Women, particularly women who are mothers, are especially committed to education. According to a Bureau of Labor Statistics survey of a group of volunteers, 44.5 percent of mothers with children under the age of 18 volunteered mainly for educational or youth service organizations, compared to 38.3 percent of fathers. Further, according to a study by the Women’s Philanthropy Institute at the Center on Philanthropy at Indiana University, female-headed households are 33 percent more likely to give to educational charities than male-headed households. Whether it is through volunteering or donations, then, women are making a mark on education.
There is a huge opportunity for women to do even more, though, by becoming angel investors in education. By making their voices heard as investors, women will share decision-making power over innovations in the education sector.
As an angel investor, I see the latest technology coming through the pipeline. I hear about the challenges schools face in keeping up with the pace, the cost, and the myriad options for technology in the classroom.
Recently, I was at the LearnLaunch conference, a fantastic education technology summit that brought together thought leaders from around the United States. I was honored to be one of the judges at the pitch competition, where I saw a number of women leading great, innovative companies. When I looked out into the sea of investors, however, it was predominantly male. At the special investors sessions, there were very also few women present.
Women need to have a larger voice in this area. If they don’t get involved, others will make the decisions for them, and they may not see funding toward innovations that address their interests.
I’ve noticed that many of the startups receiving the most funding are ones that appeal to large corporations, especially corporations who want to collect data on children. In fact, according to CB Insights, the most well-funded education technology companies are Open English, Tutor Group, Knewton, lynda.com, Kaltura, and Coursera. These companies only focus on the online education platform niche.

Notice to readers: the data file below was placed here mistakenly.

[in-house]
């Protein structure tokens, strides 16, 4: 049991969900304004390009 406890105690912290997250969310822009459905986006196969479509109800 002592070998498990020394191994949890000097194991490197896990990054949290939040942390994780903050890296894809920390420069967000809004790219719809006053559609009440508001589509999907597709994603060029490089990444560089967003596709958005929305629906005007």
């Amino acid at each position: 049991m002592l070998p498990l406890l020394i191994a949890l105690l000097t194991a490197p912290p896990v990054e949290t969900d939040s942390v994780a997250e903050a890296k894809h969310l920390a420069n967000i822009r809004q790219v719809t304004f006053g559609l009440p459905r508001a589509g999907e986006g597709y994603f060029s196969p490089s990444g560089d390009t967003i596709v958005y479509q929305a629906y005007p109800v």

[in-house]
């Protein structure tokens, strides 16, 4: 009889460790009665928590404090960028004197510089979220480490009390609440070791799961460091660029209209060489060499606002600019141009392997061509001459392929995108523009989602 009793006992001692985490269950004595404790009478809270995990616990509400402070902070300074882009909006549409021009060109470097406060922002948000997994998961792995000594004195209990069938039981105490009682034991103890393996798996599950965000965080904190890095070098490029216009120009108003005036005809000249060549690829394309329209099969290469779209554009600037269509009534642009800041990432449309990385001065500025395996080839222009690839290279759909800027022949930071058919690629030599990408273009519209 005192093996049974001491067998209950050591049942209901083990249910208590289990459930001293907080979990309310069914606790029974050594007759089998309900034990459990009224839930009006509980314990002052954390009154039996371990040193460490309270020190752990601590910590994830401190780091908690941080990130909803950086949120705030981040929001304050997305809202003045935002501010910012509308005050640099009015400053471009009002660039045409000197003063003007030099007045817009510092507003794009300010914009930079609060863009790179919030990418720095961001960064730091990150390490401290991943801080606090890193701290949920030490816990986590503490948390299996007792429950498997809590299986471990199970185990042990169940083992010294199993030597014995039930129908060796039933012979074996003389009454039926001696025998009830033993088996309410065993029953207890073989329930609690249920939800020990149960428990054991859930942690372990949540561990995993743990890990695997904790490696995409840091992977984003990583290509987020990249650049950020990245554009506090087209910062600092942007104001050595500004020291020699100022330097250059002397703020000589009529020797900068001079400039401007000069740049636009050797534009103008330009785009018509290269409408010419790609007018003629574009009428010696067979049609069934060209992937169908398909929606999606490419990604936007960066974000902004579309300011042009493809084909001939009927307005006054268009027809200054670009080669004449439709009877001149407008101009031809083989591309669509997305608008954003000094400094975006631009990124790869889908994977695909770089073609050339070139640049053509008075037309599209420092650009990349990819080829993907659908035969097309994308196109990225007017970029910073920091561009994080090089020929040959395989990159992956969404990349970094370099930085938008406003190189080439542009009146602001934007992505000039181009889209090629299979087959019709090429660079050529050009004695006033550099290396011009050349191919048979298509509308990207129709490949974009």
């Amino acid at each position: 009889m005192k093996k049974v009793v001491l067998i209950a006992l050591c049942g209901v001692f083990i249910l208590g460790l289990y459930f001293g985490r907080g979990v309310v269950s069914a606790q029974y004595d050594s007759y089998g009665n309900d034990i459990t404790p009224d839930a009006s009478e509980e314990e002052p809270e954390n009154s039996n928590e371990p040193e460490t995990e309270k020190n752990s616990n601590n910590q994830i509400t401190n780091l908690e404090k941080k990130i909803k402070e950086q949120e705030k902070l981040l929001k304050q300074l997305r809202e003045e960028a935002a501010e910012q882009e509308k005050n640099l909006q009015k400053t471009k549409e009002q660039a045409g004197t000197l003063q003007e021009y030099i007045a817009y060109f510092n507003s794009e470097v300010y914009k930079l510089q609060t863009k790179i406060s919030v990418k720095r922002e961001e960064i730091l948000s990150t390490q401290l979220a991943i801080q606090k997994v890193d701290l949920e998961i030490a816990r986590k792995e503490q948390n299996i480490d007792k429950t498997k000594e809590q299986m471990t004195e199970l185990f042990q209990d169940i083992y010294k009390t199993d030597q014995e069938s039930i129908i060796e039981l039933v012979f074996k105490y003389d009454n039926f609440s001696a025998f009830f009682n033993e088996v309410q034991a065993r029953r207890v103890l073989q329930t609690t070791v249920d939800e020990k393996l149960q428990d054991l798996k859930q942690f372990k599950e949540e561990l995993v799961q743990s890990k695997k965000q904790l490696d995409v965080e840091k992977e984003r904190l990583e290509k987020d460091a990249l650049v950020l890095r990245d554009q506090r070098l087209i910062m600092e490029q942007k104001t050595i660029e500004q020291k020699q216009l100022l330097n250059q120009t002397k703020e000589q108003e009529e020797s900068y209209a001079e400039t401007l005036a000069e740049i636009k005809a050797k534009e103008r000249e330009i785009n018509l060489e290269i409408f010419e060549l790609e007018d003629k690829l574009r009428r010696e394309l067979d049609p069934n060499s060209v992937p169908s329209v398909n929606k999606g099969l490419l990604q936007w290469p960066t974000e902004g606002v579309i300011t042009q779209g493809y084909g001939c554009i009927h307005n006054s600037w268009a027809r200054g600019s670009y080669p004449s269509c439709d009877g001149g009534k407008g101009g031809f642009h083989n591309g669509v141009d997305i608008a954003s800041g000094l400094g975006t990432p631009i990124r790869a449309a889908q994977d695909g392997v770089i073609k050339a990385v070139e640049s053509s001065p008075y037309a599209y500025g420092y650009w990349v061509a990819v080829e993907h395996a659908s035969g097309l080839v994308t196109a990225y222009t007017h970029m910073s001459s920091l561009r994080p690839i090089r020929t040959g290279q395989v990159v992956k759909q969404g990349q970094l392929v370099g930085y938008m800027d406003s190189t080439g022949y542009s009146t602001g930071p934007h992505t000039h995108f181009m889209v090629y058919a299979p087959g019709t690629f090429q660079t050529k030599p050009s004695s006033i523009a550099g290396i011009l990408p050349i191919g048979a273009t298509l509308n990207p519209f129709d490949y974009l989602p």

There are also startups for investors focused on supporting children from low-income communities, increasing awareness in STEM (science, technology, engineering, and math), supporting children with learning disabilities, providing skills development courses, and many other passion points. These education technology startups need early-stage angel investor funding to survive.
Education is a field with healthy female representation in both the classroom (females represent 76 percent of teachers in public school classrooms, according to the Institute of Education Sciences) and in the startups developing product. I want more women to take this passion for education and apply it to angel investing. Otherwise, we are surrendering our power to others.
Join me, and start by taking three simple steps:
- Visit LearnLaunch, and sign up for their newsletter. They have an accelerator that has launched several noteworthy companies. Keep up to date with their accelerator programs by following LearnLaunch on Twitter.
- Visit EdSurge, and follow them on Twitter. EdSurge’s nationwide coverage of education technology is a one-stop-shop for critical updates.
- If you are a parent, talk to your children about the technology they are using both in the classroom and outside. Ask their teachers what they use, what they like, and what they need.
Do you have a particular area you are passionate about in education? Let me know in the comments section.
Barbara Clarke is a member of the DailyWorth Connect program. Read more about the program here.
This article is not investment advice, nor is it a solicitation to buy or sell any shares.